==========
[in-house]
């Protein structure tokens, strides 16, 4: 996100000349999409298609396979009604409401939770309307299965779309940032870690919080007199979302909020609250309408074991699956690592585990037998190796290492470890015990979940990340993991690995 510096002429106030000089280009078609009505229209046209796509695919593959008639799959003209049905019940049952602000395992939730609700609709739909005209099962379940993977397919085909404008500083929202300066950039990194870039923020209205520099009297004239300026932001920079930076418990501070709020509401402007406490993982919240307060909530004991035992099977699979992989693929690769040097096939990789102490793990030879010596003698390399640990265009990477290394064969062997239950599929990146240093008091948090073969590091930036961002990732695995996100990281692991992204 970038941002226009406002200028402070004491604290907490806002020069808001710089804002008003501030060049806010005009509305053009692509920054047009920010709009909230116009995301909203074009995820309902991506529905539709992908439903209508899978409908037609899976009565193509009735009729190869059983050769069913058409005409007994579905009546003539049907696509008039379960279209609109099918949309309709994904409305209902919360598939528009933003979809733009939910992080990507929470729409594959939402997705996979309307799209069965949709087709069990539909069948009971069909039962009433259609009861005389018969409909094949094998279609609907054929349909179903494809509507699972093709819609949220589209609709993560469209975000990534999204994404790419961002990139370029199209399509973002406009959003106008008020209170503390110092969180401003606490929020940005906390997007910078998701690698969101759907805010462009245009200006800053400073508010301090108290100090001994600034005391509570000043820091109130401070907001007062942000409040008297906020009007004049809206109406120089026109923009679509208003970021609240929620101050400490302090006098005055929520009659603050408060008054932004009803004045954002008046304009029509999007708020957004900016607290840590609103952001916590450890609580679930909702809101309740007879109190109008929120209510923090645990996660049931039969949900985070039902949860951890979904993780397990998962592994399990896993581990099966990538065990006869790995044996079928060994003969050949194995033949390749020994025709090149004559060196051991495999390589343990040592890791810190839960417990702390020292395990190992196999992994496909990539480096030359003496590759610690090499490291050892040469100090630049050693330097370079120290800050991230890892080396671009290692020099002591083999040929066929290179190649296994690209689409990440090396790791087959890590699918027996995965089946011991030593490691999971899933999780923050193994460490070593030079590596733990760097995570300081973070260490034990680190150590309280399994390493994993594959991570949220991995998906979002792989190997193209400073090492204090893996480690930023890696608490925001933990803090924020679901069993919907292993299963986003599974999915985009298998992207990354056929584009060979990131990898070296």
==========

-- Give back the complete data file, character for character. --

[in-house]
């Protein structure tokens, strides 16, 4: 996100000349999409298609396979009604409401939770309307299965779309940032870690919080007199979302909020609250309408074991699956690592585990037998190796290492470890015990979940990340993991690995 510096002429106030000089280009078609009505229209046209796509695919593959008639799959003209049905019940049952602000395992939730609700609709739909005209099962379940993977397919085909404008500083929202300066950039990194870039923020209205520099009297004239300026932001920079930076418990501070709020509401402007406490993982919240307060909530004991035992099977699979992989693929690769040097096939990789102490793990030879010596003698390399640990265009990477290394064969062997239950599929990146240093008091948090073969590091930036961002990732695995996100990281692991992204 970038941002226009406002200028402070004491604290907490806002020069808001710089804002008003501030060049806010005009509305053009692509920054047009920010709009909230116009995301909203074009995820309902991506529905539709992908439903209508899978409908037609899976009565193509009735009729190869059983050769069913058409005409007994579905009546003539049907696509008039379960279209609109099918949309309709994904409305209902919360598939528009933003979809733009939910992080990507929470729409594959939402997705996979309307799209069965949709087709069990539909069948009971069909039962009433259609009861005389018969409909094949094998279609609907054929349909179903494809509507699972093709819609949220589209609709993560469209975000990534999204994404790419961002990139370029199209399509973002406009959003106008008020209170503390110092969180401003606490929020940005906390997007910078998701690698969101759907805010462009245009200006800053400073508010301090108290100090001994600034005391509570000043820091109130401070907001007062942000409040008297906020009007004049809206109406120089026109923009679509208003970021609240929620101050400490302090006098005055929520009659603050408060008054932004009803004045954002008046304009029509999007708020957004900016607290840590609103952001916590450890609580679930909702809101309740007879109190109008929120209510923090645990996660049931039969949900985070039902949860951890979904993780397990998962592994399990896993581990099966990538065990006869790995044996079928060994003969050949194995033949390749020994025709090149004559060196051991495999390589343990040592890791810190839960417990702390020292395990190992196999992994496909990539480096030359003496590759610690090499490291050892040469100090630049050693330097370079120290800050991230890892080396671009290692020099002591083999040929066929290179190649296994690209689409990440090396790791087959890590699918027996995965089946011991030593490691999971899933999780923050193994460490070593030079590596733990760097995570300081973070260490034990680190150590309280399994390493994993594959991570949220991995998906979002792989190997193209400073090492204090893996480690930023890696608490925001933990803090924020679901069993919907292993299963986003599974999915985009298998992207990354056929584009060979990131990898070296």